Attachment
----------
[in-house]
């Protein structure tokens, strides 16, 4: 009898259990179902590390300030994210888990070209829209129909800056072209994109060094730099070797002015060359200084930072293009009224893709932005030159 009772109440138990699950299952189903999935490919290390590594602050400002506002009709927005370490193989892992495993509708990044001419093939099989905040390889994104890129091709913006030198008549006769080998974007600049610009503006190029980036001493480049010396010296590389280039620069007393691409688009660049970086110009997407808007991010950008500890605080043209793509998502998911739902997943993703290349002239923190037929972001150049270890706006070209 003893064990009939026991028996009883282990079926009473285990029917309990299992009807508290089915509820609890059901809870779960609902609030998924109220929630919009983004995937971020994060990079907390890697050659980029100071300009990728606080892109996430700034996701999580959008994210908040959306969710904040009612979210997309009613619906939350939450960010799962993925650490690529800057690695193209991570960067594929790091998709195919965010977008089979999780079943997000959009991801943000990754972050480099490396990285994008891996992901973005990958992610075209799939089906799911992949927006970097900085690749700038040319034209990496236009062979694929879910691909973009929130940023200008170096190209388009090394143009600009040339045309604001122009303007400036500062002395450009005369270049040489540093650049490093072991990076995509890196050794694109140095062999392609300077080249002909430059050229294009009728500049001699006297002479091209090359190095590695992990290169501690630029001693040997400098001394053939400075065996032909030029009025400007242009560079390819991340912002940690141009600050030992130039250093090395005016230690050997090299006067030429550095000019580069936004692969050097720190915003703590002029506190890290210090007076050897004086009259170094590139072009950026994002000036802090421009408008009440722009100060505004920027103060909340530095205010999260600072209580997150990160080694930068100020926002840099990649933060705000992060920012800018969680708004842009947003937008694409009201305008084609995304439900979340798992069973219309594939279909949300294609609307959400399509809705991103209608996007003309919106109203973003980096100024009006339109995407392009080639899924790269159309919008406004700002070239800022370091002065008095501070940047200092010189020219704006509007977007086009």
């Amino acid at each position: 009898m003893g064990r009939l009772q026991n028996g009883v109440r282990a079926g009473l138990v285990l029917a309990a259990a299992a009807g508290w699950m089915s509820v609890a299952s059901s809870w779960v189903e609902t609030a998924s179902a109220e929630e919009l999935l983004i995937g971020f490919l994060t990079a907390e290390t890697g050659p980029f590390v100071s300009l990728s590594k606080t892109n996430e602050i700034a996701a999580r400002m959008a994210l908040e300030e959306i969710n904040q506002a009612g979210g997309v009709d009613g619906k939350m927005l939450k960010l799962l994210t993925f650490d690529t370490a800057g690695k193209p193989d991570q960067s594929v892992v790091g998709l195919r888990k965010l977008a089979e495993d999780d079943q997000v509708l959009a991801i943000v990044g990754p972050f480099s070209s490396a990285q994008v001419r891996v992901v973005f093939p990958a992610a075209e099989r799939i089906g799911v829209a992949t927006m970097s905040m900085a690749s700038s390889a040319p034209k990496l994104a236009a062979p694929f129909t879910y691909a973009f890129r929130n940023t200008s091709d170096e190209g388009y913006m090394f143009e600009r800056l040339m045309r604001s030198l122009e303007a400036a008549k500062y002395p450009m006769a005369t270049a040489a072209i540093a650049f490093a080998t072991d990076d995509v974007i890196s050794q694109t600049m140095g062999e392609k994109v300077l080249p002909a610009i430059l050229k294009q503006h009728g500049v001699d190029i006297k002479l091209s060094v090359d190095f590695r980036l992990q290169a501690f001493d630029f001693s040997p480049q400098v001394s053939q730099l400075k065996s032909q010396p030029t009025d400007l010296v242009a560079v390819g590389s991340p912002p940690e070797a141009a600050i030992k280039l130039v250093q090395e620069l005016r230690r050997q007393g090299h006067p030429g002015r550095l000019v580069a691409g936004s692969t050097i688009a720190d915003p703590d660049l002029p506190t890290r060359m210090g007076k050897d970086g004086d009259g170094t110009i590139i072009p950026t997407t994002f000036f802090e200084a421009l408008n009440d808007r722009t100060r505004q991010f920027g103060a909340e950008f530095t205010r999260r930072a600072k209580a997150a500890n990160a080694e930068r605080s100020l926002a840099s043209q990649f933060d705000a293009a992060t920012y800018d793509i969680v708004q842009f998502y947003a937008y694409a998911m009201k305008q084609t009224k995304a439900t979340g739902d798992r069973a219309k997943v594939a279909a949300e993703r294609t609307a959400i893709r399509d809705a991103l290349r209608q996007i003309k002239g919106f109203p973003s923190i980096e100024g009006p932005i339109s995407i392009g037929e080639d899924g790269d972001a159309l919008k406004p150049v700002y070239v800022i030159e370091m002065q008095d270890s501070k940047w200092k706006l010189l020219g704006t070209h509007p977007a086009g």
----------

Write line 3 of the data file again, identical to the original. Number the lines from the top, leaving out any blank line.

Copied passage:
């Amino acid at each position: 009898m003893g064990r009939l009772q026991n028996g009883v109440r282990a079926g009473l138990v285990l029917a309990a259990a299992a009807g508290w699950m089915s509820v609890a299952s059901s809870w779960v189903e609902t609030a998924s179902a109220e929630e919009l999935l983004i995937g971020f490919l994060t990079a907390e290390t890697g050659p980029f590390v100071s300009l990728s590594k606080t892109n996430e602050i700034a996701a999580r400002m959008a994210l908040e300030e959306i969710n904040q506002a009612g979210g997309v009709d009613g619906k939350m927005l939450k960010l799962l994210t993925f650490d690529t370490a800057g690695k193209p193989d991570q960067s594929v892992v790091g998709l195919r888990k965010l977008a089979e495993d999780d079943q997000v509708l959009a991801i943000v990044g990754p972050f480099s070209s490396a990285q994008v001419r891996v992901v973005f093939p990958a992610a075209e099989r799939i089906g799911v829209a992949t927006m970097s905040m900085a690749s700038s390889a040319p034209k990496l994104a236009a062979p694929f129909t879910y691909a973009f890129r929130n940023t200008s091709d170096e190209g388009y913006m090394f143009e600009r800056l040339m045309r604001s030198l122009e303007a400036a008549k500062y002395p450009m006769a005369t270049a040489a072209i540093a650049f490093a080998t072991d990076d995509v974007i890196s050794q694109t600049m140095g062999e392609k994109v300077l080249p002909a610009i430059l050229k294009q503006h009728g500049v001699d190029i006297k002479l091209s060094v090359d190095f590695r980036l992990q290169a501690f001493d630029f001693s040997p480049q400098v001394s053939q730099l400075k065996s032909q010396p030029t009025d400007l010296v242009a560079v390819g590389s991340p912002p940690e070797a141009a600050i030992k280039l130039v250093q090395e620069l005016r230690r050997q007393g090299h006067p030429g002015r550095l000019v580069a691409g936004s692969t050097i688009a720190d915003p703590d660049l002029p506190t890290r060359m210090g007076k050897d970086g004086d009259g170094t110009i590139i072009p950026t997407t994002f000036f802090e200084a421009l408008n009440d808007r722009t100060r505004q991010f920027g103060a909340e950008f530095t205010r999260r930072a600072k209580a997150a500890n990160a080694e930068r605080s100020l926002a840099s043209q990649f933060d705000a293009a992060t920012y800018d793509i969680v708004q842009f998502y947003a937008y694409a998911m009201k305008q084609t009224k995304a439900t979340g739902d798992r069973a219309k997943v594939a279909a949300e993703r294609t609307a959400i893709r399509d809705a991103l290349r209608q996007i003309k002239g919106f109203p973003s923190i980096e100024g009006p932005i339109s995407i392009g037929e080639d899924g790269d972001a159309l919008k406004p150049v700002y070239v800022i030159e370091m002065q008095d270890s501070k940047w200092k706006l010189l020219g704006t070209h509007p977007a086009g």